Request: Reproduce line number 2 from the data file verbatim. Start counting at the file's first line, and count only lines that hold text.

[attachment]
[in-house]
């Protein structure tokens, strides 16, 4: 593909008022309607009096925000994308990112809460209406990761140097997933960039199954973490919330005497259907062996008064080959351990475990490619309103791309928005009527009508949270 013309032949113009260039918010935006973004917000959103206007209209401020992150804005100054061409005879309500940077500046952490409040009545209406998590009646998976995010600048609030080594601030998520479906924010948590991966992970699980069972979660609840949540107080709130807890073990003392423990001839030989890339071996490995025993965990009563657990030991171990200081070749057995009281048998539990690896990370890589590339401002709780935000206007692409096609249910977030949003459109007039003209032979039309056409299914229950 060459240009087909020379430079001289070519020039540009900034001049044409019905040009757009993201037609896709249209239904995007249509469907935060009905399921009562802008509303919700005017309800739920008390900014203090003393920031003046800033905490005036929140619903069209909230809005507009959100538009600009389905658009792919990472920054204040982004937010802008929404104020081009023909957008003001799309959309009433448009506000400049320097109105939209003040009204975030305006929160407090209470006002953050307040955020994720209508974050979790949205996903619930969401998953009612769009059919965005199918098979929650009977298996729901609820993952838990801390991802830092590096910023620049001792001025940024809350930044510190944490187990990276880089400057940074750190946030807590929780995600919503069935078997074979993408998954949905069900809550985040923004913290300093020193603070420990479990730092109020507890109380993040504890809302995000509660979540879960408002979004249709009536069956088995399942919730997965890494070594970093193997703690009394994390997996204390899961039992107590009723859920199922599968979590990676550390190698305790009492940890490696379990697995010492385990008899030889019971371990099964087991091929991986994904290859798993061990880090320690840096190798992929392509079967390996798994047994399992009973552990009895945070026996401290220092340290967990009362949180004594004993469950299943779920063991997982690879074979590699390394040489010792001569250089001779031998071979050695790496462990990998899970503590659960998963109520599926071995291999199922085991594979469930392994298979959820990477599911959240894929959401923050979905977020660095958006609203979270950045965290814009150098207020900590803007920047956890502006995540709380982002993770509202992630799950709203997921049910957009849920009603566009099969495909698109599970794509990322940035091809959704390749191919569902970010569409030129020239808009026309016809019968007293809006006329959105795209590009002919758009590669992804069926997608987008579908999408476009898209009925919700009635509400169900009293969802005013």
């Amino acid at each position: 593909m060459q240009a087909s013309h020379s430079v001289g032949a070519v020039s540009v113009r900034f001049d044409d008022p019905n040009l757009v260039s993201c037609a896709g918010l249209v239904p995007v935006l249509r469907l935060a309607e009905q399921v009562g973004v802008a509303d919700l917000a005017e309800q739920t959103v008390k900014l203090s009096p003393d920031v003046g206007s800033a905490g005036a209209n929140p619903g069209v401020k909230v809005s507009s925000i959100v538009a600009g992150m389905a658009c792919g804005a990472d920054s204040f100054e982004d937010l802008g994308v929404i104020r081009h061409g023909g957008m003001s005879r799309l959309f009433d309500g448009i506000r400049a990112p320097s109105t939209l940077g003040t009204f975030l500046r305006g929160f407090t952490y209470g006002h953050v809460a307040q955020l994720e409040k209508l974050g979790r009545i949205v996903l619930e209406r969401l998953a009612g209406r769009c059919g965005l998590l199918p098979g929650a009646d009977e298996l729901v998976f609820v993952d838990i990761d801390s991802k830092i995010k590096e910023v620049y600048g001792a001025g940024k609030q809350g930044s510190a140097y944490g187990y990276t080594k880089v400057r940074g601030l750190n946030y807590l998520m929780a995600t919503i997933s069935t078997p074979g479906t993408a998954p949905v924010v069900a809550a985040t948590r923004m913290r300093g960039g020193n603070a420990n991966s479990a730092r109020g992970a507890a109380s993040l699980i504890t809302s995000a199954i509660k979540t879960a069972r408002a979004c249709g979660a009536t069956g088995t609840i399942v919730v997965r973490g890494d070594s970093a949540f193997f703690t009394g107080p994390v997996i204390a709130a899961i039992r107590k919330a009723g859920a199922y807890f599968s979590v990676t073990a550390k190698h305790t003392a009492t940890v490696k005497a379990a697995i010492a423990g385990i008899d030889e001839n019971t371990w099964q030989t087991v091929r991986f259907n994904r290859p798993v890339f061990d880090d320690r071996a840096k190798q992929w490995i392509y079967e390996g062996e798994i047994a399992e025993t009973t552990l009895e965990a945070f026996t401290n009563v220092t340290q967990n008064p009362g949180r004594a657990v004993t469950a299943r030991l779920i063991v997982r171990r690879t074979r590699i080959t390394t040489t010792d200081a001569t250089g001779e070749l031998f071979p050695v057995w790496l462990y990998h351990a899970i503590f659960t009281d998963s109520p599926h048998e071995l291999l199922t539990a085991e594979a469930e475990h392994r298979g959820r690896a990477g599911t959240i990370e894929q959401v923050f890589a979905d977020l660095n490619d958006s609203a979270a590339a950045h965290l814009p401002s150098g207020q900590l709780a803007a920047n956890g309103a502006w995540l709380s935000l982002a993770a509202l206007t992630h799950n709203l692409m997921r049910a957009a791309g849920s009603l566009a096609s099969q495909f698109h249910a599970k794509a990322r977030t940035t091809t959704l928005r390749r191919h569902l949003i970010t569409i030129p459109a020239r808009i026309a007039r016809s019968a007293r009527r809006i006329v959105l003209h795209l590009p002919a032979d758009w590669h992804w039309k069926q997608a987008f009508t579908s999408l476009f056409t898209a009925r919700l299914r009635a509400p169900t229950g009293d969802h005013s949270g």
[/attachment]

């Protein structure tokens, strides 16, 4: 593909008022309607009096925000994308990112809460209406990761140097997933960039199954973490919330005497259907062996008064080959351990475990490619309103791309928005009527009508949270 013309032949113009260039918010935006973004917000959103206007209209401020992150804005100054061409005879309500940077500046952490409040009545209406998590009646998976995010600048609030080594601030998520479906924010948590991966992970699980069972979660609840949540107080709130807890073990003392423990001839030989890339071996490995025993965990009563657990030991171990200081070749057995009281048998539990690896990370890589590339401002709780935000206007692409096609249910977030949003459109007039003209032979039309056409299914229950 060459240009087909020379430079001289070519020039540009900034001049044409019905040009757009993201037609896709249209239904995007249509469907935060009905399921009562802008509303919700005017309800739920008390900014203090003393920031003046800033905490005036929140619903069209909230809005507009959100538009600009389905658009792919990472920054204040982004937010802008929404104020081009023909957008003001799309959309009433448009506000400049320097109105939209003040009204975030305006929160407090209470006002953050307040955020994720209508974050979790949205996903619930969401998953009612769009059919965005199918098979929650009977298996729901609820993952838990801390991802830092590096910023620049001792001025940024809350930044510190944490187990990276880089400057940074750190946030807590929780995600919503069935078997074979993408998954949905069900809550985040923004913290300093020193603070420990479990730092109020507890109380993040504890809302995000509660979540879960408002979004249709009536069956088995399942919730997965890494070594970093193997703690009394994390997996204390899961039992107590009723859920199922599968979590990676550390190698305790009492940890490696379990697995010492385990008899030889019971371990099964087991091929991986994904290859798993061990880090320690840096190798992929392509079967390996798994047994399992009973552990009895945070026996401290220092340290967990009362949180004594004993469950299943779920063991997982690879074979590699390394040489010792001569250089001779031998071979050695790496462990990998899970503590659960998963109520599926071995291999199922085991594979469930392994298979959820990477599911959240894929959401923050979905977020660095958006609203979270950045965290814009150098207020900590803007920047956890502006995540709380982002993770509202992630799950709203997921049910957009849920009603566009099969495909698109599970794509990322940035091809959704390749191919569902970010569409030129020239808009026309016809019968007293809006006329959105795209590009002919758009590669992804069926997608987008579908999408476009898209009925919700009635509400169900009293969802005013």